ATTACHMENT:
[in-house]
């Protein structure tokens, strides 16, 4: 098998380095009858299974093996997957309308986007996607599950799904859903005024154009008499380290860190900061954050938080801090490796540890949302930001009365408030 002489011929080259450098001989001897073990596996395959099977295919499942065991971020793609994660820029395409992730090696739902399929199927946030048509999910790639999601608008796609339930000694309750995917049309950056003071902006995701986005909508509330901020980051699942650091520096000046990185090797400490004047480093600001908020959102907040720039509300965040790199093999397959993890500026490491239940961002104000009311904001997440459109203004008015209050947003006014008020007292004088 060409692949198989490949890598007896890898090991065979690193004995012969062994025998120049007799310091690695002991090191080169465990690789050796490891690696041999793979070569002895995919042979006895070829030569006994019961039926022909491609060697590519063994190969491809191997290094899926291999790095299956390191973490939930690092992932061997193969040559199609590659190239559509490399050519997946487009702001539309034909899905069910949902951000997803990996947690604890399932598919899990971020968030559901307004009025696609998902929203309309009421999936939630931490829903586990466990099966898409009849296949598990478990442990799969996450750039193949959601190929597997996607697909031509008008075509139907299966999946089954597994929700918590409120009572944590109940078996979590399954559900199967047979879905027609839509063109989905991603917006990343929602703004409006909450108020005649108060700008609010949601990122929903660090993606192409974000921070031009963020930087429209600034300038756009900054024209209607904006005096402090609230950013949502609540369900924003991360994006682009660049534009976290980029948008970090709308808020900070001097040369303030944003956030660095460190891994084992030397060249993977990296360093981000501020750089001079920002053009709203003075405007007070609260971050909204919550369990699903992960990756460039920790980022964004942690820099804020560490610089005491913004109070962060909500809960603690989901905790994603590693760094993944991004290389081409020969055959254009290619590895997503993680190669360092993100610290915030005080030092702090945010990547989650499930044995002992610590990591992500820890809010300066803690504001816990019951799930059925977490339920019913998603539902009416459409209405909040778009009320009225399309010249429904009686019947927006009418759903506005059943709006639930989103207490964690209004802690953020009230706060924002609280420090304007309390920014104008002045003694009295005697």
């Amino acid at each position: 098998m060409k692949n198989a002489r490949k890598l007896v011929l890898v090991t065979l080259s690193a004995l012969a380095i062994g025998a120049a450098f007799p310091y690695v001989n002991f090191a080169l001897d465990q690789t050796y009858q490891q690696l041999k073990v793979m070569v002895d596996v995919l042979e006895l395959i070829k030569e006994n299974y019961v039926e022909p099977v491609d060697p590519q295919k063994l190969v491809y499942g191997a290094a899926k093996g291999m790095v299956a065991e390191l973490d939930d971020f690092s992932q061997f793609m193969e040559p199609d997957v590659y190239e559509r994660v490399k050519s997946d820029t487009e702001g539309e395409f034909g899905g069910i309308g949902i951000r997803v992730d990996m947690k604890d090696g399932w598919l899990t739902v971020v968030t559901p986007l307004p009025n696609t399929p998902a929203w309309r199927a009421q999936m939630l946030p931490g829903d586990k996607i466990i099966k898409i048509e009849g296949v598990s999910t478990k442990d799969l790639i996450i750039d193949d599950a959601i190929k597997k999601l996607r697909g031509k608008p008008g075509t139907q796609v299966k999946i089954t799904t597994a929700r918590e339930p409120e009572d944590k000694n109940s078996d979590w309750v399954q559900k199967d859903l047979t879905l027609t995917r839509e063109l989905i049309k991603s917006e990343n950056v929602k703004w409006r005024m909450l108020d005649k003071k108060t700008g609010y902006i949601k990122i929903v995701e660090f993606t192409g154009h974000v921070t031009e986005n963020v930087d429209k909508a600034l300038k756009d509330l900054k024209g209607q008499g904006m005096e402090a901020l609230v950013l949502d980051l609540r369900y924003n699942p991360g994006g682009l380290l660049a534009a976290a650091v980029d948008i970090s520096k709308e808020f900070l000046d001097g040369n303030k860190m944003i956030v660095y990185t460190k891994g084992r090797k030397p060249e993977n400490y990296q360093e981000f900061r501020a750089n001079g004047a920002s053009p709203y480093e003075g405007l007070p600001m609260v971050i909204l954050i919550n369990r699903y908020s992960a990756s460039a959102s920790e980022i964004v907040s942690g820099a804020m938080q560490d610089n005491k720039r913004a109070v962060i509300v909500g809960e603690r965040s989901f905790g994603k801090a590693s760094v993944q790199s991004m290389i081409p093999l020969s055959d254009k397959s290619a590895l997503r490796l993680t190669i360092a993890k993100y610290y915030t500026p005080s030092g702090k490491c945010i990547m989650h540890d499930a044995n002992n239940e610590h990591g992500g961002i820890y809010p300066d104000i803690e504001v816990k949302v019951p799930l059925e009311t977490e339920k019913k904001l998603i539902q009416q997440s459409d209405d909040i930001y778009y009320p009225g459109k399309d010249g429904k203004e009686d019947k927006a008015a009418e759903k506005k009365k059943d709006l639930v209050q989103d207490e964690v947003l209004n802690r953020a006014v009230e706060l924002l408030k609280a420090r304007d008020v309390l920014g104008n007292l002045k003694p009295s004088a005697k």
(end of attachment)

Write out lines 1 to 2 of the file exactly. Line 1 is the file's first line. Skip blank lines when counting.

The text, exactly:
[in-house]
């Protein structure tokens, strides 16, 4: 098998380095009858299974093996997957309308986007996607599950799904859903005024154009008499380290860190900061954050938080801090490796540890949302930001009365408030 002489011929080259450098001989001897073990596996395959099977295919499942065991971020793609994660820029395409992730090696739902399929199927946030048509999910790639999601608008796609339930000694309750995917049309950056003071902006995701986005909508509330901020980051699942650091520096000046990185090797400490004047480093600001908020959102907040720039509300965040790199093999397959993890500026490491239940961002104000009311904001997440459109203004008015209050947003006014008020007292004088 060409692949198989490949890598007896890898090991065979690193004995012969062994025998120049007799310091690695002991090191080169465990690789050796490891690696041999793979070569002895995919042979006895070829030569006994019961039926022909491609060697590519063994190969491809191997290094899926291999790095299956390191973490939930690092992932061997193969040559199609590659190239559509490399050519997946487009702001539309034909899905069910949902951000997803990996947690604890399932598919899990971020968030559901307004009025696609998902929203309309009421999936939630931490829903586990466990099966898409009849296949598990478990442990799969996450750039193949959601190929597997996607697909031509008008075509139907299966999946089954597994929700918590409120009572944590109940078996979590399954559900199967047979879905027609839509063109989905991603917006990343929602703004409006909450108020005649108060700008609010949601990122929903660090993606192409974000921070031009963020930087429209600034300038756009900054024209209607904006005096402090609230950013949502609540369900924003991360994006682009660049534009976290980029948008970090709308808020900070001097040369303030944003956030660095460190891994084992030397060249993977990296360093981000501020750089001079920002053009709203003075405007007070609260971050909204919550369990699903992960990756460039920790980022964004942690820099804020560490610089005491913004109070962060909500809960603690989901905790994603590693760094993944991004290389081409020969055959254009290619590895997503993680190669360092993100610290915030005080030092702090945010990547989650499930044995002992610590990591992500820890809010300066803690504001816990019951799930059925977490339920019913998603539902009416459409209405909040778009009320009225399309010249429904009686019947927006009418759903506005059943709006639930989103207490964690209004802690953020009230706060924002609280420090304007309390920014104008002045003694009295005697």